Many of you know that a mortgage or deed of trust is a type of security or protection that a borrower gives to a lender in exchange for the lender loaning you money. You may also know that the source that provides us with this money is given a generic name, like "lender." But who exactly is the lender? What kinds of institutions are you actually borrowing from? Are all lenders the same? Well, here is a description of the most common types of lenders:
We offer many tools to make the process easy and guide you along the way.
Calculators to enable you to understand how much money you can save, or how much loan you can afford.
Our Handy Finance Checklists ensure that you can prepare in advance all of the documentation required.
If you want to understand a specific mortgage term, consult the glossary, it contains simple explanations of the terms and jargon that you may encounter during the process.
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Mortgage Bankers are lenders big enough to create loans and pools of loans that they sell directly to lending institutions. They're also referred to as direct lenders. Examples of lending institutions that buy loans and pools of loans from mortgage bankers include:
Any company that assembles, and then sells loans, is considered to be a mortgage banker. Mortgage bankers can vary significantly when it comes to size. Some mortgage bankers service the loans they originate, but some do not. Most mortgage bankers have wholesale lending divisions within their company.
Mortgage Brokers are individuals or companies that unite borrowers and lenders together, and then facilitate the loan process between these two parties. The job of the broker is to put borrowers and lenders in contact with each other. If this contact results in a loan, the broker receives a commission, often from both parties.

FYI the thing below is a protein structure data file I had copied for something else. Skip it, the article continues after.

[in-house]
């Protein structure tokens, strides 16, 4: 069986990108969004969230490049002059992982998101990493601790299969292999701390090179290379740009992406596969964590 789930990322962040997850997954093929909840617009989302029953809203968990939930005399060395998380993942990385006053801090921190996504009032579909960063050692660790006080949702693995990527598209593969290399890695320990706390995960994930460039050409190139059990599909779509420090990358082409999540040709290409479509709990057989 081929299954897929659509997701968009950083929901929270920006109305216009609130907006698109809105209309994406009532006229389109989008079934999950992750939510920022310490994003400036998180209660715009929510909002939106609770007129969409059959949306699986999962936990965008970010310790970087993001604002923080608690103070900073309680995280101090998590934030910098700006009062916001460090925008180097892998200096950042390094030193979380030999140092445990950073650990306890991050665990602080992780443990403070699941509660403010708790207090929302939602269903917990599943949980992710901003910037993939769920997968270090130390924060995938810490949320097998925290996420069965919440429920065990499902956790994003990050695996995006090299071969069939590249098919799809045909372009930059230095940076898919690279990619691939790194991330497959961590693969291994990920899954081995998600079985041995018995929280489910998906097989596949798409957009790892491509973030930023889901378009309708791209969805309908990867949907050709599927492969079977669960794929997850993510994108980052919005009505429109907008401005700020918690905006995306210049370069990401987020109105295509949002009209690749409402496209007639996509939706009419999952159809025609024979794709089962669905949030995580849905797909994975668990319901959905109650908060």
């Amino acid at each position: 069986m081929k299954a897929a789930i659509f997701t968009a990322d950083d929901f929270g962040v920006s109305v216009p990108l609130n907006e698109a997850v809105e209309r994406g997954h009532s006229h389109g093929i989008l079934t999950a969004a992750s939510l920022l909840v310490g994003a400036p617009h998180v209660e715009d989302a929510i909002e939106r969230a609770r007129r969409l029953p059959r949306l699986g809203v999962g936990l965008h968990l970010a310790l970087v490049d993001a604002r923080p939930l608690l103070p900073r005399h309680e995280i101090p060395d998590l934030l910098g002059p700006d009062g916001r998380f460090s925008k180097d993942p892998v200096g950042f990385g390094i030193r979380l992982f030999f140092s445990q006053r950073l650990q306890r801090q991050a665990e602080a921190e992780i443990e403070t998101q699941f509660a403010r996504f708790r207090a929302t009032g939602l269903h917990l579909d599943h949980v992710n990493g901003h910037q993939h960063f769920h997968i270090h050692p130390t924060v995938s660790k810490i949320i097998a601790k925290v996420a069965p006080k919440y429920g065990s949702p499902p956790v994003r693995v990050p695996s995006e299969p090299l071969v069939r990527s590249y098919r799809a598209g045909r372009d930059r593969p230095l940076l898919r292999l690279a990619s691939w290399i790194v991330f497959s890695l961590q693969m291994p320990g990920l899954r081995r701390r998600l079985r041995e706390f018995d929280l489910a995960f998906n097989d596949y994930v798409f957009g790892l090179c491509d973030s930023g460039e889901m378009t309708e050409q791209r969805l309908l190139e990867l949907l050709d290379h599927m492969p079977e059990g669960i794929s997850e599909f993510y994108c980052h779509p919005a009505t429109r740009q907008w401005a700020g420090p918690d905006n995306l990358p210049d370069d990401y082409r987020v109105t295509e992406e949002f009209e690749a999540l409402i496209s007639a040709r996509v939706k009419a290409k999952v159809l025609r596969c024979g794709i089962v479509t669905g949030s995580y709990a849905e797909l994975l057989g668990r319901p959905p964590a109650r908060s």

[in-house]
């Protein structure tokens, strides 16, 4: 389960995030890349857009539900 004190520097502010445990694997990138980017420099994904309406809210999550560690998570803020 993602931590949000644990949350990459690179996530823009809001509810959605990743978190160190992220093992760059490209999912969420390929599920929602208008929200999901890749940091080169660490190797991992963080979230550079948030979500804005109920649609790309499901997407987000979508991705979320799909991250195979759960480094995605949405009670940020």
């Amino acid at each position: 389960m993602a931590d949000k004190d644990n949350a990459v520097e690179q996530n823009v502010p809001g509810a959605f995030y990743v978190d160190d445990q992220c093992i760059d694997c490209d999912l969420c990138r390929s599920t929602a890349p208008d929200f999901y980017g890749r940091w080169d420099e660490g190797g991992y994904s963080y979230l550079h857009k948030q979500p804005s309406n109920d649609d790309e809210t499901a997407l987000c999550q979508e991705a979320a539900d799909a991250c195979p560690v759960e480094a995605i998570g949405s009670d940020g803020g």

Basically, a mortgage broker is an intermediary. They are typically hired by prospective borrowers who either don't know much about the lending industry, don't have time to shop around for different types of loans, or both. The mortgage broker does this work for them. In this way, the job of the mortgage broker is analogous to the job of the real estate buyer's agent, who works on behalf of the buyer to shop around for different homes.
A mortgage broker can evaluate the different types of loans available to you. They can give you insight as to which banks or financial institutions offer the most competitive rates and the terms most compatible with your particular situation.
Be sure to get all the information about the types of loans available to you in writing so that you can review it. People who obtain a loan through a broker tend to get more specialized loans than the standard fifteen or thirty-year loans that you hear about or read about on the Internet. Be sure to read every little detail so that you understand what your signature entails.
Note that when you enlist the services of a mortgage broker, you often have to pay an initial fee or commission once you obtain your loan.
Mortgage broker companies originate loans in order to broker them to wholesale lending institutions with which they have established relationships.
Direct Lender is a term that applies to any lenders who fund their own loans. This category can include mortgage bankers, portfolio lenders, or small lending companies.